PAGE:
Bangkok (Thailand), 3 April 2019 - The Thai Government and the United Nations Office on Drugs and Crime (UNODC) have gathered ministers and high-level officials of the ASEAN region and international community for two days of border security negotiations in Bangkok. Delegations are reviewing the latest information on transnational organized crime, considering how ASEAN integration and infrastructure plans are being used for the trafficking of drugs and other illegal commodities, and debating solutions to secure borders - land, sea and air.
The two-day meeting titled Synchronizing Trade and Security Plans in Support of ASEAN 2025 is a Thailand ASEAN 2019 priority, and a related border management strategy will be produced by Thailand and UNODC in advance of the ASEAN Ministerial Meeting on Transnational Crime and the ASEAN Summit in November.
Prime Minister Prayut Chan-o-cha emphasized the importance of the conference as it started; "Thailand and the region have experienced a very significant increase in drug trafficking and other forms of transnational crime in recent years, and we need to protect the ASEAN Community from those that would do it harm." He added, "A shared border management strategy will help us secure the region and make trade more predictable, and we are ready to champion solutions this year with UNODC as ASEAN Chair, but also in the years to come - they are the strategic partner we need for this endeavour."
Thailand expects a border management consensus to emerge following the meeting, and will develop a related strategy in the coming months with UNODC that includes practical solutions for law enforcement and border control agencies to consider and adopt.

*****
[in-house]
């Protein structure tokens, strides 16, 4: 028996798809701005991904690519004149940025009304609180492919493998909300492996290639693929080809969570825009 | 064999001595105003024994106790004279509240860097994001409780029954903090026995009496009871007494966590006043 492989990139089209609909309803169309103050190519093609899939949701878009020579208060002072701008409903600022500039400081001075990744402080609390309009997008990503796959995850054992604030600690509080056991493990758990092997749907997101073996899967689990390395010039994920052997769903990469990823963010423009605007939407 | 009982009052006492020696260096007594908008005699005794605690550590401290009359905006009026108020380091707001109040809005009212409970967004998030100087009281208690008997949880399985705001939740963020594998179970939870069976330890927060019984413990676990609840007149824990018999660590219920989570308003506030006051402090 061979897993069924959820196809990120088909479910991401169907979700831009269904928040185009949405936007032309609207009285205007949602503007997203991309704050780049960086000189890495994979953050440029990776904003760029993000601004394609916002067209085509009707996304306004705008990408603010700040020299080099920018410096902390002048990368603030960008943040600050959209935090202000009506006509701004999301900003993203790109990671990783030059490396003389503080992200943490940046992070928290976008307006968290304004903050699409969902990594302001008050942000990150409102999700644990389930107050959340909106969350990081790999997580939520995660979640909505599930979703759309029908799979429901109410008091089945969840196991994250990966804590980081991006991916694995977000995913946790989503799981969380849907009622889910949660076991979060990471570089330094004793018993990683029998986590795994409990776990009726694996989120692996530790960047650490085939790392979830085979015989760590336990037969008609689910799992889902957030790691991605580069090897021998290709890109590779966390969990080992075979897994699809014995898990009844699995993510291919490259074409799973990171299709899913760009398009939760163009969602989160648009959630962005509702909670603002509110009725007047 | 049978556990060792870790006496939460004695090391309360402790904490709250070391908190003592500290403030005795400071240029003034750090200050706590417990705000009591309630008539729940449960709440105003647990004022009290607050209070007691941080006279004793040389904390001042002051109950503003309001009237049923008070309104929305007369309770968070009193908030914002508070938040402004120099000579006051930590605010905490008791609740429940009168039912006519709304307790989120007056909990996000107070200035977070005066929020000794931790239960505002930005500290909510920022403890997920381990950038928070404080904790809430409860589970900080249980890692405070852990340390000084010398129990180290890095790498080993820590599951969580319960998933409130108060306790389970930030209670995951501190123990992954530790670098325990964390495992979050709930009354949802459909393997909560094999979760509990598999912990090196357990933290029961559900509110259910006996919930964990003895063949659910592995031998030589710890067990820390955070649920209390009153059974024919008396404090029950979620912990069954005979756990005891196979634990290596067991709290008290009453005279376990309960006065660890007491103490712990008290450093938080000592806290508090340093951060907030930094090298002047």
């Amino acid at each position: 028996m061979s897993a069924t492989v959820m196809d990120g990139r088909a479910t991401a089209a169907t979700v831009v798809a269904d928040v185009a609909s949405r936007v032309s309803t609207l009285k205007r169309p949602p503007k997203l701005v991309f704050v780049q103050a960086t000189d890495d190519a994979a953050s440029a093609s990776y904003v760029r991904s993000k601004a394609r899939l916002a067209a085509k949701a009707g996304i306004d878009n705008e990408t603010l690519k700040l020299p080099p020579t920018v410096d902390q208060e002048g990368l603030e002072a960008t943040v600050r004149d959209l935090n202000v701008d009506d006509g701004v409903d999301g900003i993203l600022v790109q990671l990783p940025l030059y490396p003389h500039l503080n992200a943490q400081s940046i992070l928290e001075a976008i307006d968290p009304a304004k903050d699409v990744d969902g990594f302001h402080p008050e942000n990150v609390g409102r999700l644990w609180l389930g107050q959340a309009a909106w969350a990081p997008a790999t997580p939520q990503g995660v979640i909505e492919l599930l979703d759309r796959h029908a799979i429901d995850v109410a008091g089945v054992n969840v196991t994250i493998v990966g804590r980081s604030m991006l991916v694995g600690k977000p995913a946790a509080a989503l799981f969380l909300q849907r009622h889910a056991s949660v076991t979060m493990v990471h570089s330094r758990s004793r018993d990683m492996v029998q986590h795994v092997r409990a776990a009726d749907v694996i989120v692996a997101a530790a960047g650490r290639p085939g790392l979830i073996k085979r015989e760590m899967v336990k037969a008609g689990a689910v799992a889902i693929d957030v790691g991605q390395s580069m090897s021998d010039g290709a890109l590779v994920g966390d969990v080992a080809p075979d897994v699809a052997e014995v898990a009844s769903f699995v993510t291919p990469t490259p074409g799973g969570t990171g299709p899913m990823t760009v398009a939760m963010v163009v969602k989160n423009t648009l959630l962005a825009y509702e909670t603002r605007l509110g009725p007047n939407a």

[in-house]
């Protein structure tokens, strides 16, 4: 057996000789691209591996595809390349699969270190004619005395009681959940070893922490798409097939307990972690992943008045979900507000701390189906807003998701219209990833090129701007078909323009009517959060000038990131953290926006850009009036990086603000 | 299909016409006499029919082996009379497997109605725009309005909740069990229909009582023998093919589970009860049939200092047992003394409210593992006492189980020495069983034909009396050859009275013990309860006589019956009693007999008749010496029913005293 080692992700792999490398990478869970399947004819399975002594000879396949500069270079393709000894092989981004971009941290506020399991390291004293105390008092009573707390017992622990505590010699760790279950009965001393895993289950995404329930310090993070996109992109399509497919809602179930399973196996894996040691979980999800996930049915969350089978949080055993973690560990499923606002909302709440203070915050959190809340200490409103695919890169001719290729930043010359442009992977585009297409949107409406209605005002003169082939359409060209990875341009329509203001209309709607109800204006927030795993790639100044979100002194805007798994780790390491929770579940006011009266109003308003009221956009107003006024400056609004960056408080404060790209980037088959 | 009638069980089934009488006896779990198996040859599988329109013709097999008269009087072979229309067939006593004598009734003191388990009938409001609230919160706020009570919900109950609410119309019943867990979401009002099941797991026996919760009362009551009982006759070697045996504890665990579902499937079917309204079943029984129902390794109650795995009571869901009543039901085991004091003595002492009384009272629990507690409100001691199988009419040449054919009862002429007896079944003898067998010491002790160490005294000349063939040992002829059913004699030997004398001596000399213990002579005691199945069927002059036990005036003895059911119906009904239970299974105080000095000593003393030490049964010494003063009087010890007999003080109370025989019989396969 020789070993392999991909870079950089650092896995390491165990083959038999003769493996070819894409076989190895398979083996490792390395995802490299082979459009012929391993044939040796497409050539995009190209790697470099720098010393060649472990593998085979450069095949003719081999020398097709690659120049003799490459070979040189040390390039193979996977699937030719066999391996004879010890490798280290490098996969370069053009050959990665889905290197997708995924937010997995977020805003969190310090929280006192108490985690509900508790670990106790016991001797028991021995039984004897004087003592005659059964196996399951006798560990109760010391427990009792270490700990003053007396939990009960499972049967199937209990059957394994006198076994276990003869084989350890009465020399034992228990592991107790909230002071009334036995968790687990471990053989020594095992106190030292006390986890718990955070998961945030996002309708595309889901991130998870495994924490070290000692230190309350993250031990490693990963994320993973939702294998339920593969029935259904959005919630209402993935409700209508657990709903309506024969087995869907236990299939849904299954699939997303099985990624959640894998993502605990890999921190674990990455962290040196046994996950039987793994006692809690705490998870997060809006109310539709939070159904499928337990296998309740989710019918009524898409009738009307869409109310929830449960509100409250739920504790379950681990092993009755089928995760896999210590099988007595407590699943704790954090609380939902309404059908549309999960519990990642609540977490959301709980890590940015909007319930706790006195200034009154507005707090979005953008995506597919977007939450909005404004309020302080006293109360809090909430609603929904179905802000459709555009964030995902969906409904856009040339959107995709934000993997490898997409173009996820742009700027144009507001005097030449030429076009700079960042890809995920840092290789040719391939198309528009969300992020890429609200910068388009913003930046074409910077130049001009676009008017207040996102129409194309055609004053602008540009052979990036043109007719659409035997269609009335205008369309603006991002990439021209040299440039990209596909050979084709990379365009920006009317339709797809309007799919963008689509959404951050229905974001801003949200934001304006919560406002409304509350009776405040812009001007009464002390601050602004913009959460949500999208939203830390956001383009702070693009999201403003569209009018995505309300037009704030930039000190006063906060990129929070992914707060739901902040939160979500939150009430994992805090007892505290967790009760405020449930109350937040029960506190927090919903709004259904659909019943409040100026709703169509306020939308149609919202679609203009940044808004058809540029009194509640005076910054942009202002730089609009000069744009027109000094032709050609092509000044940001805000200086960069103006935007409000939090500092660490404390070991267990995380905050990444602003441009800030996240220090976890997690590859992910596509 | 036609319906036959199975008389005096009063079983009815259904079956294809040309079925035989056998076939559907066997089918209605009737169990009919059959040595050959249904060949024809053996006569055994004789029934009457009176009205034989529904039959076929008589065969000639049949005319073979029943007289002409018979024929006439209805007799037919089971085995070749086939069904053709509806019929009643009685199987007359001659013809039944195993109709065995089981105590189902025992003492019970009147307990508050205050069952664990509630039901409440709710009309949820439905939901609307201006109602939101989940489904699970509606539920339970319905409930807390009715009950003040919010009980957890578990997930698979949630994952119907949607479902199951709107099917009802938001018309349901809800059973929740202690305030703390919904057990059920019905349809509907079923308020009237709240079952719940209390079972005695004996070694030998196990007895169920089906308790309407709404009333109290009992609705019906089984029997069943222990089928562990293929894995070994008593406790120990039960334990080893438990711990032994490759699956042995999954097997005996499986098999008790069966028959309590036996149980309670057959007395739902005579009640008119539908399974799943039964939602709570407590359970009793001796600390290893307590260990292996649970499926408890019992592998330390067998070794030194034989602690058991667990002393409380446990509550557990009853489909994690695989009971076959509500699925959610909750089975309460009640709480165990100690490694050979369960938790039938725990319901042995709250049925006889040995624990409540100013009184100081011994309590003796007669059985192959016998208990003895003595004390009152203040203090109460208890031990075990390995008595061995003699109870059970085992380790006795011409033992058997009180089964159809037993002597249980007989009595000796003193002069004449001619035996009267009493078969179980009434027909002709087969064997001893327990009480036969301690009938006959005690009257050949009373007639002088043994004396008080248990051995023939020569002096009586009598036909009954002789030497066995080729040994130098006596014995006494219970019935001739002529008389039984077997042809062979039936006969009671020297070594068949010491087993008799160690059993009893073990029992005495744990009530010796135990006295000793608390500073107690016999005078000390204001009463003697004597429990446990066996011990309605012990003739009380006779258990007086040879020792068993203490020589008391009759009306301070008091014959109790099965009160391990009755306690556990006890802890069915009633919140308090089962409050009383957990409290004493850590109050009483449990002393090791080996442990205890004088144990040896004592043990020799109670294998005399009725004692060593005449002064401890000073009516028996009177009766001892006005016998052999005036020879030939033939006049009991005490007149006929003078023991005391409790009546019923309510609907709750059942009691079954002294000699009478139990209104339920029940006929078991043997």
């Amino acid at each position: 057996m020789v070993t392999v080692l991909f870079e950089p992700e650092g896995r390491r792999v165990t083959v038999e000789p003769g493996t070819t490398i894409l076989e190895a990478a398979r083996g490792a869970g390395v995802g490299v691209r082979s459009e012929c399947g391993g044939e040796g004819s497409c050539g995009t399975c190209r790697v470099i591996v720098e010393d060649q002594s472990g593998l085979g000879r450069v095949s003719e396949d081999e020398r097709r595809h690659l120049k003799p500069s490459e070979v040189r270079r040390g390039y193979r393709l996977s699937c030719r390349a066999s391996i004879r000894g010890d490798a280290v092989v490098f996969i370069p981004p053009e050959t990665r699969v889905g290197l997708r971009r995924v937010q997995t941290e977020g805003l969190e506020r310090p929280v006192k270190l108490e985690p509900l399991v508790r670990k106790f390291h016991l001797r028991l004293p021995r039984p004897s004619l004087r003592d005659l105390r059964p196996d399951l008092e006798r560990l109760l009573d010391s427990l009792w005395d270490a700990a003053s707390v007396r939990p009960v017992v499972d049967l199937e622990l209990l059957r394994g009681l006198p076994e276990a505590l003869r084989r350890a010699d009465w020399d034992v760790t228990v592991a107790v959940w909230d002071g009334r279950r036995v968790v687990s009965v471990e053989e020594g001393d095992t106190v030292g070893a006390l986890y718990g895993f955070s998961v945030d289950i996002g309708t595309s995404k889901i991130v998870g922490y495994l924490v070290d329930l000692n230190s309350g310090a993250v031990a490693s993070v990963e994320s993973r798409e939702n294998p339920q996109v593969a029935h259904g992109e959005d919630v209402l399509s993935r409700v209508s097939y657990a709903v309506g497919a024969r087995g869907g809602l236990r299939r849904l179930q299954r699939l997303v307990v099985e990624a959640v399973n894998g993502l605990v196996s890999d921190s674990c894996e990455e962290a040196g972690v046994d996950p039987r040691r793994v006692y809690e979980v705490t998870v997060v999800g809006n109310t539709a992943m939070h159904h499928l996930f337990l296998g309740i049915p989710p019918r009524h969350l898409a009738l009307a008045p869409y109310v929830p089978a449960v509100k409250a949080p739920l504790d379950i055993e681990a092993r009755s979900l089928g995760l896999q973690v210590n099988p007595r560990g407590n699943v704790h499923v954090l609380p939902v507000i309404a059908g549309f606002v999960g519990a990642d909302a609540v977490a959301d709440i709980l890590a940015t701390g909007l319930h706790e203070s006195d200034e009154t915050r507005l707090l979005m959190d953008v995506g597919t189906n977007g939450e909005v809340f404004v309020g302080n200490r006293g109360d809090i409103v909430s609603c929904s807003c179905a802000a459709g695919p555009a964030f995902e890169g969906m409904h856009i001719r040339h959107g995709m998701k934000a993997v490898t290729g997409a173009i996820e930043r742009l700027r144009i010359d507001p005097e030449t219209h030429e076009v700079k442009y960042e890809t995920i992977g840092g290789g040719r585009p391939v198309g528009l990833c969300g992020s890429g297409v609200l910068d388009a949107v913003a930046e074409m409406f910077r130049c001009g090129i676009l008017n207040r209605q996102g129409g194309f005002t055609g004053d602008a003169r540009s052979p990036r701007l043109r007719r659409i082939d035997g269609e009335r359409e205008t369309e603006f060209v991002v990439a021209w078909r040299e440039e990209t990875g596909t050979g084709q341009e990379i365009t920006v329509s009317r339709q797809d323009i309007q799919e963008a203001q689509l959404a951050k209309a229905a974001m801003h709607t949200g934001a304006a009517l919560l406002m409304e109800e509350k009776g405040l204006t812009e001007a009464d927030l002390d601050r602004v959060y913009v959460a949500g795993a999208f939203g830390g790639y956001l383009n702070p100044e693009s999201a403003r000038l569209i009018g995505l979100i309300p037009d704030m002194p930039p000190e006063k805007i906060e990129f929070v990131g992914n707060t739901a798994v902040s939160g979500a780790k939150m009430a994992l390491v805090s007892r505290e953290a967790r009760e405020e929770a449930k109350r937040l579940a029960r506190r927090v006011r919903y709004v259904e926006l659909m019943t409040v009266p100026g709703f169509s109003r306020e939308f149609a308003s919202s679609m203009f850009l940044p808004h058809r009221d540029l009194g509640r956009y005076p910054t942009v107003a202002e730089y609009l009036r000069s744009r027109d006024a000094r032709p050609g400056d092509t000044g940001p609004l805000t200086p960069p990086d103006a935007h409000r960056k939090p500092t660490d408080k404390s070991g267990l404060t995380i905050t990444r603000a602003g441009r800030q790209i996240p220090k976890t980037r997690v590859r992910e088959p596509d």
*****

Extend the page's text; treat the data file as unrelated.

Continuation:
Thai Deputy Prime Minister Prajin Juntong is speaking along with UNODC Director of Operations Miwa Kato and ASEAN and dialogue partner ministers, UNODC Regional Representative Jeremy Douglas is briefing the conference on the latest transnational organized crime and trafficking situation, and Ministry of Foreign Affairs ASEAN Director General Suriya Chinawongse is chairing sessions of regional and international experts.
ASEAN is now one of the world's largest trading blocs, and countries of the region are investing heavily in trade facilitation initiatives and infrastructure to accommodate increasing cross-border movements of people, goods and capital. But ASEAN governments are increasingly raising concerns that the same investments are creating faster moving illicit trade and opportunity for cross-border criminal networks and organizations to do business, particularly in vulnerable countries and parts of the region.
Representative Douglas has advocated for setting up a regional border management arrangement to protect against transnational crimes for several years and commented, "Organized crime groups have effectively capitalized on policy and capacity disparities to grow the drug trade and other illicit businesses in Southeast Asia, and we believe a collective ASEAN border management strategy will help the region respond. We are pleased to partner with Thailand on this initiative in the run-up to the Summit, and to help them advance the plans that will follow." He added, "Other responses are clearly needed to complement what is being discussed and agreed here, including addressing market demand for illicit commodities, but part of the solution to trafficking and smuggling by organized crime is improving the management of, and cooperation at, borders."
UNODC Director Miwa Kato highlighted that challenges to integration are often overlooked, but that they can be managed; "The fact that the most vulnerable states of the region are being taken advantage of is very worrying, but at the same time we can proactively help address challenges if they are taken into account as plans are developed." She added, "Our border liaison office or BLO network helps countries with cooperation at land borders, and we can expand to new locations, and we have other options for maritime borders, ports and airports. We recommend countries try to anticipate risks and incorporate solutions up-front, but we also realize this is not always possible, and in many places we have a lot of work to do to catch-up."
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